Of particular concern is Mark’s insistence that it is the “military” who has “the responsibility to prepare for future threats, however defined—this includes climate change.” This casts the military’s responsibility too wide. If the military’s responsibilities are extended to all threats “however defined,” doing so invites the military to intrude into areas of civilian life best left to civilian policy makers. Do we really want to risk militarizing society to address every threat “however defined”?

In truth, not everything affecting national security lends itself to a militarized solution. For example, obesity is touted as a “threat to national security,” and other experts say “our nation’s public schools are so dreadful that they are a threat to our national security.”

Indeed, the General Accountability Office issued a report just last December that identified no less than 26 complicated, long-term “threats to U.S. national security” ranging from “biotechnology” to “Internal and International Migrations.”

Do we really want to put all that – along with climate change – on the military’s plate as “responsibilities” to undertake?

Even if the military managed in some way to carry out its “responsibility” to address the “national security threat” of climate change by somehow completely eliminating the U.S.’s part of the problem, that won’t end the “threat.” The fact is, as one article put, the “U.S. Alone Can’t Stop Climate Change” because there are other countries who need to take action if the adverse effects are to be avoided.

Thus, telling the military it has “the responsibility to prepare for future threats, however defined” induces the armed forces to look to “combat” the sources of a climate change. What might we expect the military to do about such nations as China and India who, we are told, “are responsible for much of [the] growth” in greenhouse gasses (which hit record levels in 2018)? Use force as one pundit suggests?

Moreover, the military tends to look for technological solutions to counter threats. If humans are the source of climate change, should we be surprised if the military begins to look for ways humans can modify the climate to something more consonant with our idiosyncratic national security interests?

Suppose the military uses its “enormous credibility” to call for changes to Convention on the Prohibition of Military or Any Other Hostile Use of Environmental Modification Techniques? Indeed, shouldn’t we expect the military to be thinking along those lines if, indeed, climate change really is our greatest “existential” threat?

To be clear, climate change is certainly a critical issue with which the military needs to deal. I agree with the Department of Defense’s 2019 climate change report that says:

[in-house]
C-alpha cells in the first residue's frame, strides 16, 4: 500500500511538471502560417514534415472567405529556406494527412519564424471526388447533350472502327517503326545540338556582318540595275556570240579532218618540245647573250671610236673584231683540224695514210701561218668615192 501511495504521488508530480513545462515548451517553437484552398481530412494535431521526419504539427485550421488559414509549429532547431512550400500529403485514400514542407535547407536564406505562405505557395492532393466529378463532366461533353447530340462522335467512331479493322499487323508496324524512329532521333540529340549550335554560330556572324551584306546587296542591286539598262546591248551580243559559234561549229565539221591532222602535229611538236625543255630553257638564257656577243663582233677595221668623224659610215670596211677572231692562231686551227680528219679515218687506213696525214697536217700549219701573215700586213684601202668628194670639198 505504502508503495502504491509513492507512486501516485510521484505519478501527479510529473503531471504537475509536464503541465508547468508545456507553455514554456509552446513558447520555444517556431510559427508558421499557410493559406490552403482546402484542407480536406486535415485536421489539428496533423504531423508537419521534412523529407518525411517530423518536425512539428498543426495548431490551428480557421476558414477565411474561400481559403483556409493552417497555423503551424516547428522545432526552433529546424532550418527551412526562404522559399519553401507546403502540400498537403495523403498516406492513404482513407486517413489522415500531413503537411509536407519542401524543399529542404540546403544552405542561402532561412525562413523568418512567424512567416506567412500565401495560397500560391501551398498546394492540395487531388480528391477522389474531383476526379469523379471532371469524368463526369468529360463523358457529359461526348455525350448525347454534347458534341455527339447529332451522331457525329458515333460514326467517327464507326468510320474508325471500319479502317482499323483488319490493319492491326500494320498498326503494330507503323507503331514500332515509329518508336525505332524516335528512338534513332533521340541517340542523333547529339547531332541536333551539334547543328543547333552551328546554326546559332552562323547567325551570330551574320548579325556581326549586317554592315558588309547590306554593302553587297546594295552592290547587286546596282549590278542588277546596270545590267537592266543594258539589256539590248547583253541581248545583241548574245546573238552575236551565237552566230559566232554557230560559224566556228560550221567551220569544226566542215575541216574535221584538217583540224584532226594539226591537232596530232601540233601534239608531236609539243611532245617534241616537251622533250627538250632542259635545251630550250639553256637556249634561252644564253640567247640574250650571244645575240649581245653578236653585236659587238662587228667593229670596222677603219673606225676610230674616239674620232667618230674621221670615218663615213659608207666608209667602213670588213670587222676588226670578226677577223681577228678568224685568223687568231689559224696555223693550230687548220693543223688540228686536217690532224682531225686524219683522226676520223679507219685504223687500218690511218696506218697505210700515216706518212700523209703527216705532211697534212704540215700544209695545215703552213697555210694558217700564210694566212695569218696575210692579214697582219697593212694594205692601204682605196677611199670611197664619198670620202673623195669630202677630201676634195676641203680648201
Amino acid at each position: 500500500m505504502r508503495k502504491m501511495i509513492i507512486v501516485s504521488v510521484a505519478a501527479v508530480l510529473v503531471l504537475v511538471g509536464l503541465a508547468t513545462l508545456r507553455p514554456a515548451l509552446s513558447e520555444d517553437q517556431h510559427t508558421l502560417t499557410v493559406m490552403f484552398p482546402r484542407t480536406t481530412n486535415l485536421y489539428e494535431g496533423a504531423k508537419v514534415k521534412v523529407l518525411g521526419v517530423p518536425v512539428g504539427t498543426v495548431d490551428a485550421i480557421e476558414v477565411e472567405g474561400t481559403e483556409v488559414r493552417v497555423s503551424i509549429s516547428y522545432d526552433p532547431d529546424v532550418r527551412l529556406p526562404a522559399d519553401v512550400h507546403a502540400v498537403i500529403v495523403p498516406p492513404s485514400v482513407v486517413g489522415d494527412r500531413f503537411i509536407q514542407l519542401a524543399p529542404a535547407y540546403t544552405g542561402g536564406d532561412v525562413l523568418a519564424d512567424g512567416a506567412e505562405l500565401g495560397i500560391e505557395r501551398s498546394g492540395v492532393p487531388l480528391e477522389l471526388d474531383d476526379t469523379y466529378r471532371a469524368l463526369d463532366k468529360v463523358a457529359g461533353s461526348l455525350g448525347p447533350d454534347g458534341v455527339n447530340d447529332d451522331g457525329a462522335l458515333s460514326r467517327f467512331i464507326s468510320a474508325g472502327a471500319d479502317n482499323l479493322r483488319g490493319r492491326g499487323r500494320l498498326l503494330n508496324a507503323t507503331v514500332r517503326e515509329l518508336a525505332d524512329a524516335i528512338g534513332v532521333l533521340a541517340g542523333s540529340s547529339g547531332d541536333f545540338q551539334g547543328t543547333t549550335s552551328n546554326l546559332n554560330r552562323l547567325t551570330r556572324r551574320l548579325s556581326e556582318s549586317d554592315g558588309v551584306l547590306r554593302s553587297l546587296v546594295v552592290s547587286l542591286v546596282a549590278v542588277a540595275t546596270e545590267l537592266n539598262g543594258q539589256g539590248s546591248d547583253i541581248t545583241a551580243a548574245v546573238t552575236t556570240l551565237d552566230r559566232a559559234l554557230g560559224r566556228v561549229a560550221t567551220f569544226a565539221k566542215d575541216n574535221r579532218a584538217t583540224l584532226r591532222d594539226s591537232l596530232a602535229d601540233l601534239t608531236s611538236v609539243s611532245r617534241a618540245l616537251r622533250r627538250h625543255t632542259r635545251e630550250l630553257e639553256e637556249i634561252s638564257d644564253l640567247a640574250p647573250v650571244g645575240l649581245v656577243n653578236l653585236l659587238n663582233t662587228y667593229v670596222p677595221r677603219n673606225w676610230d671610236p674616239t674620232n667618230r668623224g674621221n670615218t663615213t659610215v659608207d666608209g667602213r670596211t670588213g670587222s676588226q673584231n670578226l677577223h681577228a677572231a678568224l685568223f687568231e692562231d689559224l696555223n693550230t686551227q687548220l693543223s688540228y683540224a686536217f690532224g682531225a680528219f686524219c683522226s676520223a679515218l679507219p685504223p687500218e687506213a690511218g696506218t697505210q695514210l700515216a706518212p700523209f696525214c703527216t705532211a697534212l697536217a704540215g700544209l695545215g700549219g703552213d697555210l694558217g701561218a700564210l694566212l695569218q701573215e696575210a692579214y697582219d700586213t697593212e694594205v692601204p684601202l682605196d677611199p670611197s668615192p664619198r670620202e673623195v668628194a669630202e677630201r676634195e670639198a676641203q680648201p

“The effects of a changing climate are a national security issue with potential impacts to Department of Defense…missions, operational plans, and installations. Our 2018 National Defense Strategy prioritizes long-term strategic competition with great power competitors by focusing the Department’s efforts and resources to: 1) build a more lethal force, 2) strengthen alliances and attract new partners, and 3) reform the Department’s processes.  

To achieve these goals, DoD must be able to adapt current and future operations to address the impacts of a variety of threats and conditions, including those from weather and natural events. To that end, DoD factors in the effects of the environment into its mission planning and execution to build resilience.” 

To me, this is a sensible approach that realistically accounts for the dangers of climate change, assigns the military appropriate duties with respect to it, and keeps the priorities as they should be for the armed forces. Notably, it doesn’t characterize climate change as America’s “greatest national security threat” or task the military with the “responsibility” for solving it.

Finally, let’s keep in mind that militarizing the climate change response might induce key actors outside the defense community to think they are off the hook. Actually, civil society can – and must – organize itself to effectively address this issue. Consider, for example, that last December former New York City mayor Michael Bloomberg reported that through the efforts of the “private sector, individuals and companies” the U.S. is “meeting the goals of Paris Climate Accords despite withdrawing from the agreement.”

In an era of renewed great power competition, the U.S. should not over-task its military with responsibility for solving the many problems of the 21st century. Instead, it should holistically call upon the creativity, initiative, and energy of its citizenry writ large to devise solutions to the problems that affect us all.

Still, as we like to say on Lawfire®, check the facts, assess the law and the arguments, and decide for yourself!